Simon Harris and his fellow abortion supporters have claimed that late-term abortions will not be carried out in Ireland, but that claim is contradicted by the letter of the law that the Health Minister is pushing through the Dáil as fast as he can.
Last week, Carol Nolan gave an electrifying speech in the Dáil opposing the abortion bill, where she said that “many good men and women in this very house are being bullied into fear, silence and obedience” and that a “fear of not being reselected by party leaders” was effectively censoring pro-life politicians. The Offaly TD is absolutely correct. There is no free vote on abortion in Fianna Fáíl or Fine Gael.
You may have seen that media commentators are in a major tizzy about something called ‘fake news’, which they say is having an influence on public opinion, and that this is a Very Bad Thing. The irony here is that fake news is nothing new in the mainstream media, and the breathless reporting on the supposed ‘strike’ in support of the repeal of the 8th is just the latest example of the media tendency to distort the facts, or exclude alternative views, on a whole range of issues.
The Fianna Fáil leader, Micheál Martin, is now seriously at odds with both the Parliamentary Party and the party membership in regard to abortion. Before Christmas, the Fianna Fáíl Ard Fheis voted against abortion by an 80% majority, while most of the party’s TDs and Senators are opposed to repealing the constitutional right to life of preborn babies.
Mattie McGrath, the pro-life TD for Tipperary, was recently sent a series of questions on the recommendations of the Abortion Committee by a journalist. He proposed clarifications to the questions which are a must-read. If we had this kind of clarity in the debate it would make for an honest and factual discussion on abortion, but, of course, the media’s heads would collectively explode.
Over the course of 2017, I have been paying close attention to pro-choice arguments to get an understanding of where they are coming from. I paid attention to arguments in the regressive liberal media. I went along to pro-choice and repeal rallies to see what arguments pro-choice and repeal activists were putting across. I noted that the media and the activists have some interesting strategies for getting their points across and trying to win arguments.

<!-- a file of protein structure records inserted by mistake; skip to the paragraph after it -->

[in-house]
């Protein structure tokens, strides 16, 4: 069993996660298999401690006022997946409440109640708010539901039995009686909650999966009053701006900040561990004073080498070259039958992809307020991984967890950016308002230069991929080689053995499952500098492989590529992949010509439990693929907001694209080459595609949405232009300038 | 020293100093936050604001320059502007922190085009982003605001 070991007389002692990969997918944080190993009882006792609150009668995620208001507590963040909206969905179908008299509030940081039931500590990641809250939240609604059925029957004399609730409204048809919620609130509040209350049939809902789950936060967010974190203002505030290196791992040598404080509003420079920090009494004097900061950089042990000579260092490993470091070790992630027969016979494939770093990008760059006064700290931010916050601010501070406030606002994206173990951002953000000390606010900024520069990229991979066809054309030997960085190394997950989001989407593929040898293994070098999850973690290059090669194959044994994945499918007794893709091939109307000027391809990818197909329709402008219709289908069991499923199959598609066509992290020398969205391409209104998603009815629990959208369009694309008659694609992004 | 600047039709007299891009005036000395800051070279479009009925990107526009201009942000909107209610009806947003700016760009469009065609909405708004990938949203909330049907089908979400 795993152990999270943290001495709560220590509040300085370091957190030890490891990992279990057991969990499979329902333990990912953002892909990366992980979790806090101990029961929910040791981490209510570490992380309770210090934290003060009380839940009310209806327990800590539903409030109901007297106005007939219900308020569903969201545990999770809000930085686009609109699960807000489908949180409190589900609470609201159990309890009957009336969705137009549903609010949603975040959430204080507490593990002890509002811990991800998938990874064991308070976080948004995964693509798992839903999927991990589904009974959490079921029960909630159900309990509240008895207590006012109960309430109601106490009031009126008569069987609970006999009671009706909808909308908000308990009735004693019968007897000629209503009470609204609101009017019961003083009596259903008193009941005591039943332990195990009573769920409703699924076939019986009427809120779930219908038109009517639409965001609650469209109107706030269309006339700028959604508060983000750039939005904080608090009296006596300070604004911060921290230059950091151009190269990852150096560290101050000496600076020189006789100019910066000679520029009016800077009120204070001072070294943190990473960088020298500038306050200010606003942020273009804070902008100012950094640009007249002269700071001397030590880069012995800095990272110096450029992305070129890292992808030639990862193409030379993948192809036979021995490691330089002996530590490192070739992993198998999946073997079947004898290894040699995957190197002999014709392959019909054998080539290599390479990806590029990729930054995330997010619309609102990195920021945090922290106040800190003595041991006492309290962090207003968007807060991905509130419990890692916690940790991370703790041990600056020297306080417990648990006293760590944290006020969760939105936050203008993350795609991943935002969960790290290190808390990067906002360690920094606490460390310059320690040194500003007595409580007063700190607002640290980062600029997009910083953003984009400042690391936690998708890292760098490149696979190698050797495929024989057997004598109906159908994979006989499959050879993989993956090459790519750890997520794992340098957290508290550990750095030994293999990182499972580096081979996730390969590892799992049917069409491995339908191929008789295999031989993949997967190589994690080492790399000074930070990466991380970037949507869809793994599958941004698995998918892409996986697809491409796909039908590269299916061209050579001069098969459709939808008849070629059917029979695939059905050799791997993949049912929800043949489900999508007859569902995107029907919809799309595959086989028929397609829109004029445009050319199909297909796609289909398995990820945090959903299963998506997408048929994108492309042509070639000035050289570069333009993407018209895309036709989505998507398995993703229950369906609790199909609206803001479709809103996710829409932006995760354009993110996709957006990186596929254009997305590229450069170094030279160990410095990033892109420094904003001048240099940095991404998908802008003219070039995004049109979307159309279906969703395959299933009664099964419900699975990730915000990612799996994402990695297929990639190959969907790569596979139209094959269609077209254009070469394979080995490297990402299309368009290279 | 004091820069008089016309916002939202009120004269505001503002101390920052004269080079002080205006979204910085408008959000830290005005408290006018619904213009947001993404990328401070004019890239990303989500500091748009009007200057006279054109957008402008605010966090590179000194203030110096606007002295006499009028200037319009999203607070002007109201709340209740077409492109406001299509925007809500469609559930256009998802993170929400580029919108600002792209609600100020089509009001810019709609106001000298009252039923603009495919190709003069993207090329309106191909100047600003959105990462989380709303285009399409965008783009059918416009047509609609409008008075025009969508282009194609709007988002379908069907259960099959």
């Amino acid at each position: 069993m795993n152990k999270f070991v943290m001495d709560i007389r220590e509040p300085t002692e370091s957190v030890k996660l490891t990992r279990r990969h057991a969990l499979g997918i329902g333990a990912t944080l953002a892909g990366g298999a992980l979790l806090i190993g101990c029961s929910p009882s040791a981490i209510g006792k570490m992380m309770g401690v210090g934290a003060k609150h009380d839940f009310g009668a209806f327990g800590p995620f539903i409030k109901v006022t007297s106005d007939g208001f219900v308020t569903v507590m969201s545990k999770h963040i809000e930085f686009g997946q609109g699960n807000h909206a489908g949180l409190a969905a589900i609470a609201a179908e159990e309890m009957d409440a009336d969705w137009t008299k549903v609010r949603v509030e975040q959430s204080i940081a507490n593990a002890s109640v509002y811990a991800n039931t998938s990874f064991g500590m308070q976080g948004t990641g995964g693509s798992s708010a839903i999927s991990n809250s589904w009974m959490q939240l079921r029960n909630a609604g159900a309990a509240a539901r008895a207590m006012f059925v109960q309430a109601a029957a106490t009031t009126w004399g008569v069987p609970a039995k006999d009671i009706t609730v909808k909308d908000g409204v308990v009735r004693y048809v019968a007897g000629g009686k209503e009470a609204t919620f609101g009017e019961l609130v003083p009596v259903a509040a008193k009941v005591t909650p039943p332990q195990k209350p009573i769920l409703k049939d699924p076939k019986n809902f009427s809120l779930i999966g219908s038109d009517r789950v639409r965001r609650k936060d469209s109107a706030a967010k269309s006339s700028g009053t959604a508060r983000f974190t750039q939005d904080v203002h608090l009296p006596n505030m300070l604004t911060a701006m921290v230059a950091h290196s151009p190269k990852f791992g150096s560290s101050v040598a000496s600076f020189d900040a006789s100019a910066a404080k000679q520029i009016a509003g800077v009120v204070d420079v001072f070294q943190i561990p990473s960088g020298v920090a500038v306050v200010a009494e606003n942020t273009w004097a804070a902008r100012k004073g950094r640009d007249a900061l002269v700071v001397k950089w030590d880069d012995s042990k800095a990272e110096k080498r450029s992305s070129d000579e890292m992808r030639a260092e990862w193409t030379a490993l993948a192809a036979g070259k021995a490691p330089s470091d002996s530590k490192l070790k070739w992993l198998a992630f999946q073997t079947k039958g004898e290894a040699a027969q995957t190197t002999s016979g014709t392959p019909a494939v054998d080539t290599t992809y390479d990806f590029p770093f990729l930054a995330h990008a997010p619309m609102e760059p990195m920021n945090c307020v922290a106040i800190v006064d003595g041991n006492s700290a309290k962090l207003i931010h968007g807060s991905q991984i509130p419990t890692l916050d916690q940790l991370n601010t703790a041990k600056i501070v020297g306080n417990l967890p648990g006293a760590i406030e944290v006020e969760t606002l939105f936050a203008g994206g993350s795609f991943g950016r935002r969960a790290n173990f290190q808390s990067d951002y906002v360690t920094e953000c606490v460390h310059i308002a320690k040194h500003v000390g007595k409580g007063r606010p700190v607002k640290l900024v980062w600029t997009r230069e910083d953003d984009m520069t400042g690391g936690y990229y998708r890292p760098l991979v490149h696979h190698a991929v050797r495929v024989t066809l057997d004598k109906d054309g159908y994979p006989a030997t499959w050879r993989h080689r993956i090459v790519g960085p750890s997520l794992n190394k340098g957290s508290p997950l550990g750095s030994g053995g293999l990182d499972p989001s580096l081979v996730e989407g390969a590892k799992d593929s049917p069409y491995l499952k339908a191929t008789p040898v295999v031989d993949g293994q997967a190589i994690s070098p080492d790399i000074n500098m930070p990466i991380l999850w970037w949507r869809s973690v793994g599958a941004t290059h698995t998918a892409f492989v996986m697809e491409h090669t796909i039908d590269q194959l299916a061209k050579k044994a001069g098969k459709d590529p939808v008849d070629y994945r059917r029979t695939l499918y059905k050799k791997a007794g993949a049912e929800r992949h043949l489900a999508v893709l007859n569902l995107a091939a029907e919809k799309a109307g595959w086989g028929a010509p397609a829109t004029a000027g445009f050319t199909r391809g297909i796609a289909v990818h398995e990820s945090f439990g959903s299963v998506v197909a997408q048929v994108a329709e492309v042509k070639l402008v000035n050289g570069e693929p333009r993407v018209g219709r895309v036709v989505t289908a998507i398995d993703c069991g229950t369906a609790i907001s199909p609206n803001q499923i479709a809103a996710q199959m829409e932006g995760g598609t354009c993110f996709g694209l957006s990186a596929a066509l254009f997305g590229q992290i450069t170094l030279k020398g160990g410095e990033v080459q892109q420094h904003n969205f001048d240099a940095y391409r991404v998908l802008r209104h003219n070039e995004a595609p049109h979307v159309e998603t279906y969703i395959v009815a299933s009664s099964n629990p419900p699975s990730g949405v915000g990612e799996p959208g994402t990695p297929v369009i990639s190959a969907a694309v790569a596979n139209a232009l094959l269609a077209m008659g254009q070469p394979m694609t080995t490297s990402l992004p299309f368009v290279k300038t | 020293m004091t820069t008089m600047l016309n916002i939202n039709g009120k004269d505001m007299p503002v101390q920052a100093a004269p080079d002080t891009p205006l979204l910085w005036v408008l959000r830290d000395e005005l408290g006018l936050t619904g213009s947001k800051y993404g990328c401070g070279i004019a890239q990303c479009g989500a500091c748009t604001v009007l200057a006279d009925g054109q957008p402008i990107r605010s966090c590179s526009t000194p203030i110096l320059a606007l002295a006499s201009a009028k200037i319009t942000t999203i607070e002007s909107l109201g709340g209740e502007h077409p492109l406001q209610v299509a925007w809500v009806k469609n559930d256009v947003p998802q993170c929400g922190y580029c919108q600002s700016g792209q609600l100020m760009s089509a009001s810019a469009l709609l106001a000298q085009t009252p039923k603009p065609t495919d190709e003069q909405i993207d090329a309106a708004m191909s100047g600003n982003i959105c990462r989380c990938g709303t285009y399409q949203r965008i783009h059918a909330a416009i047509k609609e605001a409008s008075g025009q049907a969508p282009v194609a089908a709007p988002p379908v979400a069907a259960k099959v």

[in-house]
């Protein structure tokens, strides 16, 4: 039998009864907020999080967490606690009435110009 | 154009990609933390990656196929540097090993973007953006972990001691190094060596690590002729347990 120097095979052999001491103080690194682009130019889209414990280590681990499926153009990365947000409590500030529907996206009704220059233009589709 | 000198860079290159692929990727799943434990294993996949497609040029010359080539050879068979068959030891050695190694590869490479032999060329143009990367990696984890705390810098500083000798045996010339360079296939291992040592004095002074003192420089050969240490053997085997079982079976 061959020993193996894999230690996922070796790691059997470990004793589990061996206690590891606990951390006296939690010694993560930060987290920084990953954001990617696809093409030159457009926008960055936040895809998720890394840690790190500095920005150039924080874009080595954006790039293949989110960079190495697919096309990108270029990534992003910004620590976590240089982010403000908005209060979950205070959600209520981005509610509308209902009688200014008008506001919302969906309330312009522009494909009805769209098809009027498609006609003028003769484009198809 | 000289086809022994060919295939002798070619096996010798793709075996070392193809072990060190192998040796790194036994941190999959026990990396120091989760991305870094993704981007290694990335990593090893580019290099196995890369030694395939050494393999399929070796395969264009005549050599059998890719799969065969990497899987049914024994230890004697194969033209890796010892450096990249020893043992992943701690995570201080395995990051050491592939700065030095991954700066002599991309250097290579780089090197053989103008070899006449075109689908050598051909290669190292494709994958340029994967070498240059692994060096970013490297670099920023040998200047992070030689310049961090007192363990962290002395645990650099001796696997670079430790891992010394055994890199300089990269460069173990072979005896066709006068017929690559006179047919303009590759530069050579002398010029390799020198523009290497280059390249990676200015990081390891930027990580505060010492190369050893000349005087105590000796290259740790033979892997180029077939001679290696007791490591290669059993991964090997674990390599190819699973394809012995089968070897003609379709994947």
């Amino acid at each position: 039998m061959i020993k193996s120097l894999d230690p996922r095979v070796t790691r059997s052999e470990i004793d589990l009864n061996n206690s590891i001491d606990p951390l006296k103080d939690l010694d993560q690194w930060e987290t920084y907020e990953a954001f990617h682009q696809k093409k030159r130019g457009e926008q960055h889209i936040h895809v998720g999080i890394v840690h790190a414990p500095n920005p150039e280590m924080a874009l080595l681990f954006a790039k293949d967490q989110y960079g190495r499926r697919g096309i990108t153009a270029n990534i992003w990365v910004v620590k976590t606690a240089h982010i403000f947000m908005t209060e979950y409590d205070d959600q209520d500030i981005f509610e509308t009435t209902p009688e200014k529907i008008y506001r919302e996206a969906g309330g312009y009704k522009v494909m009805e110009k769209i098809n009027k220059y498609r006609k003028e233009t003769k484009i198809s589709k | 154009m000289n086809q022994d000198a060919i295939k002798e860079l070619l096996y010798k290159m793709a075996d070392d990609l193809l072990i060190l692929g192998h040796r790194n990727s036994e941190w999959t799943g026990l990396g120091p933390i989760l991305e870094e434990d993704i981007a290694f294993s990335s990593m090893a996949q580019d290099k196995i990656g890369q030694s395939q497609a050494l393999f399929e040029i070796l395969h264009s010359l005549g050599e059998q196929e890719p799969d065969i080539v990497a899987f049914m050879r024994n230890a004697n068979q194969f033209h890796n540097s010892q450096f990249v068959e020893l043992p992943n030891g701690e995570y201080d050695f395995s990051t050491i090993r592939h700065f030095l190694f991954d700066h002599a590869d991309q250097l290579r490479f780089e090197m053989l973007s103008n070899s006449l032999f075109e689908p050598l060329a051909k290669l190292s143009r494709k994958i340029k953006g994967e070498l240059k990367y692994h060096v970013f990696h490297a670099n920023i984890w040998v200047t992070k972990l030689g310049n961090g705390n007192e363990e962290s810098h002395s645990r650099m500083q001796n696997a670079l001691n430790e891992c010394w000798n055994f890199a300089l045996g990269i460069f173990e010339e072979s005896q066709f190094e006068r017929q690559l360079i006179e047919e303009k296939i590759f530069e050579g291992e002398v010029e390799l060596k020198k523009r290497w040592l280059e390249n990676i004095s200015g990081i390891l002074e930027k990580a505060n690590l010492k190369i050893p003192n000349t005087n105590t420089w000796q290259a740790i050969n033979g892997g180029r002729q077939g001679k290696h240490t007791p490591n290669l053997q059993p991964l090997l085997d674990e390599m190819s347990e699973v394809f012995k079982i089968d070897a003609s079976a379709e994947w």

1. Pro-life Unity for the Life Canvass The long-sought for unity for the pro-life movement took a huge step forward as most of the major pro-life organisations have come together to make sure that the Life Canvass has the biggest impact possible to Save the 8th. This was fantastic news for the Life Canvass, as another leading national pro-life organisation, Family & Life, formally come on board with Life Institute, Youth Defence and more than 30 local pro-life organisations, to make this the biggest pro-life door-to-door initiative ever seen in Ireland.
It comes as no surprise that the openly rigged and biased Oireachtas Committee on the Eighth Amendment has voted in favour of abortion on demand. It was a foregone conclusion, since the panel was stacked with pro-abortion politicians from the outset, and it heard almost exclusively from pro-abortion witnesses.
In 2008, David Michaels published his book, Doubt is Their Product: How Industry’s Assault on Science Threatens Your Health. The title of the book references an infamous 1969 memo sent by an executive at Brown & Williamson tobacco which was in turn owned by R. J. Reynolds Tobacco Company.
One of five children, I was born in the late 1930s. Growing up in Ireland during the 1950s was happy, not drab and grey as we are currently led to believe. In the early 1960s, I emigrated to London with many Irish people. London was a lively place but, compared to now, it was a lot more difficult to travel to and from Ireland to visit family and friends so I often felt homesick. While training as a nurse, I met my husband. An articulate and well-read Englishman with an Irish mother and an English father, he was raised a Catholic.
It has now been confirmed that subject to sign off on a final report, the recommendations of the Joint Oireachtas Committee on the Eighth Amendment will be published on Wednesday 20th December. We can safely predict that it will call for abortion on widespread grounds, and this only days before Christmas, which celebrates the birth of a child. The horrible irony of this should not be lost on anyone.
The first consequence of the repeal of article 40.3.3, the 8th amendment will be the death of unborn children in Irish hospitals. A cascade of other consequences will follow. While some Irish women now seek abortions in the UK, Ireland’s abortion rate is estimated to be 5% but the rate in culturally comparable UK runs at 20%. Ireland’s had 63,897 births in 2016. Allowing for a similar abortion rate to the UK that would mean 13,400 abortions, with live births declining to under 53,000. This would be a shocking increase of some 10,000 abortions every year.